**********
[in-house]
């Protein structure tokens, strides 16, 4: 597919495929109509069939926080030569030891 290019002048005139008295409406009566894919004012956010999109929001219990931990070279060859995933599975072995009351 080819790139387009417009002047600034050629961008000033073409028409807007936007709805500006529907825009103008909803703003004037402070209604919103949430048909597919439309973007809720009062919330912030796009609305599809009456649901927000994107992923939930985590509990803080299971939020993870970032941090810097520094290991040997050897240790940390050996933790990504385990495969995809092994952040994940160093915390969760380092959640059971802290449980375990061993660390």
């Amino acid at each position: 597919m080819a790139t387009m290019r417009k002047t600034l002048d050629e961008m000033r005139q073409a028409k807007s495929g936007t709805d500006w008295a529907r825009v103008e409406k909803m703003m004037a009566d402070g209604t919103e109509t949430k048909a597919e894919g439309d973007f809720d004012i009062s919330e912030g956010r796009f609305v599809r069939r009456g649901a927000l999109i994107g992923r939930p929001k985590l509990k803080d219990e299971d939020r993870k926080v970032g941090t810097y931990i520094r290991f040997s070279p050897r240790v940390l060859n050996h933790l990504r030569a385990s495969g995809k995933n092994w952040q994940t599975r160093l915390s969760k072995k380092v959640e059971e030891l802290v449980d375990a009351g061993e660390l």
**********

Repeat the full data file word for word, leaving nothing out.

[in-house]
């Protein structure tokens, strides 16, 4: 597919495929109509069939926080030569030891 290019002048005139008295409406009566894919004012956010999109929001219990931990070279060859995933599975072995009351 080819790139387009417009002047600034050629961008000033073409028409807007936007709805500006529907825009103008909803703003004037402070209604919103949430048909597919439309973007809720009062919330912030796009609305599809009456649901927000994107992923939930985590509990803080299971939020993870970032941090810097520094290991040997050897240790940390050996933790990504385990495969995809092994952040994940160093915390969760380092959640059971802290449980375990061993660390």
């Amino acid at each position: 597919m080819a790139t387009m290019r417009k002047t600034l002048d050629e961008m000033r005139q073409a028409k807007s495929g936007t709805d500006w008295a529907r825009v103008e409406k909803m703003m004037a009566d402070g209604t919103e109509t949430k048909a597919e894919g439309d973007f809720d004012i009062s919330e912030g956010r796009f609305v599809r069939r009456g649901a927000l999109i994107g992923r939930p929001k985590l509990k803080d219990e299971d939020r993870k926080v970032g941090t810097y931990i520094r290991f040997s070279p050897r240790v940390l060859n050996h933790l990504r030569a385990s495969g995809k995933n092994w952040q994940t599975r160093l915390s969760k072995k380092v959640e059971e030891l802290v449980d375990a009351g061993e660390l």